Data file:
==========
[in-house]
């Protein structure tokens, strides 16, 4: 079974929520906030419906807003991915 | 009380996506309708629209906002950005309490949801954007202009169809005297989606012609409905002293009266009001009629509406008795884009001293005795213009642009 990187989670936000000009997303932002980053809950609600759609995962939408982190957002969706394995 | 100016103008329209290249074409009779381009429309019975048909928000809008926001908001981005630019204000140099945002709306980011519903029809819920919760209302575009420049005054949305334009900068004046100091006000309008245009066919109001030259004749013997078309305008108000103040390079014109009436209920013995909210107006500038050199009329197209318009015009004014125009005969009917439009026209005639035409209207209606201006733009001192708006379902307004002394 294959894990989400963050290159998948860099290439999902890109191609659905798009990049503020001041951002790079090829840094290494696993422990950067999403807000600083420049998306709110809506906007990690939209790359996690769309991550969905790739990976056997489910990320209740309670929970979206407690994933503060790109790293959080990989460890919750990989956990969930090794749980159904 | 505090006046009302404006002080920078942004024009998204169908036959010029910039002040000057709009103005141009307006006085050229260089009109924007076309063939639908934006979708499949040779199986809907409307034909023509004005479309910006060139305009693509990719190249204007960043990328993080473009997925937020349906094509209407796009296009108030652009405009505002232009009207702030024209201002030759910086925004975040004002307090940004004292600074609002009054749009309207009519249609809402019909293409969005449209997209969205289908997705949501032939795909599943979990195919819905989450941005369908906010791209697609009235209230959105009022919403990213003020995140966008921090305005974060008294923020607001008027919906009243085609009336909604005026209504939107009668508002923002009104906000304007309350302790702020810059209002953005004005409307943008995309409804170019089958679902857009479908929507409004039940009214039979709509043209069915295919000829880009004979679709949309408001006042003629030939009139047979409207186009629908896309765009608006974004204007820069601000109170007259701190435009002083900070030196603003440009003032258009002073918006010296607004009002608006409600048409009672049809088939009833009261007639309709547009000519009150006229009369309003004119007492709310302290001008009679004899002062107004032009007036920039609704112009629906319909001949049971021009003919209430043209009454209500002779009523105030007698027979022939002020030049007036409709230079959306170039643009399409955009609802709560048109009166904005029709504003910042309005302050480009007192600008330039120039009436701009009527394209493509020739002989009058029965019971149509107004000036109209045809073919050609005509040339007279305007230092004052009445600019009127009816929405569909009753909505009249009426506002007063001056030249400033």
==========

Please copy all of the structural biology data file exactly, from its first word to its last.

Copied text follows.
[in-house]
């Protein structure tokens, strides 16, 4: 079974929520906030419906807003991915 | 009380996506309708629209906002950005309490949801954007202009169809005297989606012609409905002293009266009001009629509406008795884009001293005795213009642009 990187989670936000000009997303932002980053809950609600759609995962939408982190957002969706394995 | 100016103008329209290249074409009779381009429309019975048909928000809008926001908001981005630019204000140099945002709306980011519903029809819920919760209302575009420049005054949305334009900068004046100091006000309008245009066919109001030259004749013997078309305008108000103040390079014109009436209920013995909210107006500038050199009329197209318009015009004014125009005969009917439009026209005639035409209207209606201006733009001192708006379902307004002394 294959894990989400963050290159998948860099290439999902890109191609659905798009990049503020001041951002790079090829840094290494696993422990950067999403807000600083420049998306709110809506906007990690939209790359996690769309991550969905790739990976056997489910990320209740309670929970979206407690994933503060790109790293959080990989460890919750990989956990969930090794749980159904 | 505090006046009302404006002080920078942004024009998204169908036959010029910039002040000057709009103005141009307006006085050229260089009109924007076309063939639908934006979708499949040779199986809907409307034909023509004005479309910006060139305009693509990719190249204007960043990328993080473009997925937020349906094509209407796009296009108030652009405009505002232009009207702030024209201002030759910086925004975040004002307090940004004292600074609002009054749009309207009519249609809402019909293409969005449209997209969205289908997705949501032939795909599943979990195919819905989450941005369908906010791209697609009235209230959105009022919403990213003020995140966008921090305005974060008294923020607001008027919906009243085609009336909604005026209504939107009668508002923002009104906000304007309350302790702020810059209002953005004005409307943008995309409804170019089958679902857009479908929507409004039940009214039979709509043209069915295919000829880009004979679709949309408001006042003629030939009139047979409207186009629908896309765009608006974004204007820069601000109170007259701190435009002083900070030196603003440009003032258009002073918006010296607004009002608006409600048409009672049809088939009833009261007639309709547009000519009150006229009369309003004119007492709310302290001008009679004899002062107004032009007036920039609704112009629906319909001949049971021009003919209430043209009454209500002779009523105030007698027979022939002020030049007036409709230079959306170039643009399409955009609802709560048109009166904005029709504003910042309005302050480009007192600008330039120039009436701009009527394209493509020739002989009058029965019971149509107004000036109209045809073919050609005509040339007279305007230092004052009445600019009127009816929405569909009753909505009249009426506002007063001056030249400033």